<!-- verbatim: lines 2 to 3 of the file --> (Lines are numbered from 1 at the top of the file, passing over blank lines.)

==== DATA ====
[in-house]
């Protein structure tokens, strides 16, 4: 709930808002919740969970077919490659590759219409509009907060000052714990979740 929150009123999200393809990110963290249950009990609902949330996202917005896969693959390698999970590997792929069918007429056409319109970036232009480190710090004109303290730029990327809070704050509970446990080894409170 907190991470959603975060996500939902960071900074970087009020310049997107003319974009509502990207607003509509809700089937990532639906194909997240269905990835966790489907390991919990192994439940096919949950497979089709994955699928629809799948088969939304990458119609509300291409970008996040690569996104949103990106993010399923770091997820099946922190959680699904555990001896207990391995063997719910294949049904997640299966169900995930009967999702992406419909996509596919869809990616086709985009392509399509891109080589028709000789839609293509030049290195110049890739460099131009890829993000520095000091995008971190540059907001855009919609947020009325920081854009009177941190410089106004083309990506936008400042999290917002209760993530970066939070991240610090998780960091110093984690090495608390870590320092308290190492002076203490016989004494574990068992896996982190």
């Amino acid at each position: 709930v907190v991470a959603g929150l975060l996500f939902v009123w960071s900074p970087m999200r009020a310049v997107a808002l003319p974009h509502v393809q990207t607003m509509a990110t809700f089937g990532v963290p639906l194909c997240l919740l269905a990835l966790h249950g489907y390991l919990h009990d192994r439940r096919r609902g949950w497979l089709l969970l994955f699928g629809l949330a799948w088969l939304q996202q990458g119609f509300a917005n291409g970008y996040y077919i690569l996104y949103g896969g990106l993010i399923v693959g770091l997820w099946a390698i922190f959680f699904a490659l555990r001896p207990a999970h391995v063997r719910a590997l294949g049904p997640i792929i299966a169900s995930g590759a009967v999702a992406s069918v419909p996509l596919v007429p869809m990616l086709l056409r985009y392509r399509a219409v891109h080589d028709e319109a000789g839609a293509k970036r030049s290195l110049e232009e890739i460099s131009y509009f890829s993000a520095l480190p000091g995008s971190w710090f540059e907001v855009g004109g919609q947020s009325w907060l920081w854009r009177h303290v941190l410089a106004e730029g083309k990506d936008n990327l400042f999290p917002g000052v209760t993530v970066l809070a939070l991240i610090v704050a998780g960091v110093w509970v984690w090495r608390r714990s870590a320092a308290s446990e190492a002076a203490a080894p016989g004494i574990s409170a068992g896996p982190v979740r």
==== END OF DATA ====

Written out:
């Protein structure tokens, strides 16, 4: 709930808002919740969970077919490659590759219409509009907060000052714990979740 929150009123999200393809990110963290249950009990609902949330996202917005896969693959390698999970590997792929069918007429056409319109970036232009480190710090004109303290730029990327809070704050509970446990080894409170 907190991470959603975060996500939902960071900074970087009020310049997107003319974009509502990207607003509509809700089937990532639906194909997240269905990835966790489907390991919990192994439940096919949950497979089709994955699928629809799948088969939304990458119609509300291409970008996040690569996104949103990106993010399923770091997820099946922190959680699904555990001896207990391995063997719910294949049904997640299966169900995930009967999702992406419909996509596919869809990616086709985009392509399509891109080589028709000789839609293509030049290195110049890739460099131009890829993000520095000091995008971190540059907001855009919609947020009325920081854009009177941190410089106004083309990506936008400042999290917002209760993530970066939070991240610090998780960091110093984690090495608390870590320092308290190492002076203490016989004494574990068992896996982190």
């Amino acid at each position: 709930v907190v991470a959603g929150l975060l996500f939902v009123w960071s900074p970087m999200r009020a310049v997107a808002l003319p974009h509502v393809q990207t607003m509509a990110t809700f089937g990532v963290p639906l194909c997240l919740l269905a990835l966790h249950g489907y390991l919990h009990d192994r439940r096919r609902g949950w497979l089709l969970l994955f699928g629809l949330a799948w088969l939304q996202q990458g119609f509300a917005n291409g970008y996040y077919i690569l996104y949103g896969g990106l993010i399923v693959g770091l997820w099946a390698i922190f959680f699904a490659l555990r001896p207990a999970h391995v063997r719910a590997l294949g049904p997640i792929i299966a169900s995930g590759a009967v999702a992406s069918v419909p996509l596919v007429p869809m990616l086709l056409r985009y392509r399509a219409v891109h080589d028709e319109a000789g839609a293509k970036r030049s290195l110049e232009e890739i460099s131009y509009f890829s993000a520095l480190p000091g995008s971190w710090f540059e907001v855009g004109g919609q947020s009325w907060l920081w854009r009177h303290v941190l410089a106004e730029g083309k990506d936008n990327l400042f999290p917002g000052v209760t993530v970066l809070a939070l991240i610090v704050a998780g960091v110093w509970v984690w090495r608390r714990s870590a320092a308290s446990e190492a002076a203490a080894p016989g004494i574990s409170a068992g896996p982190v979740r």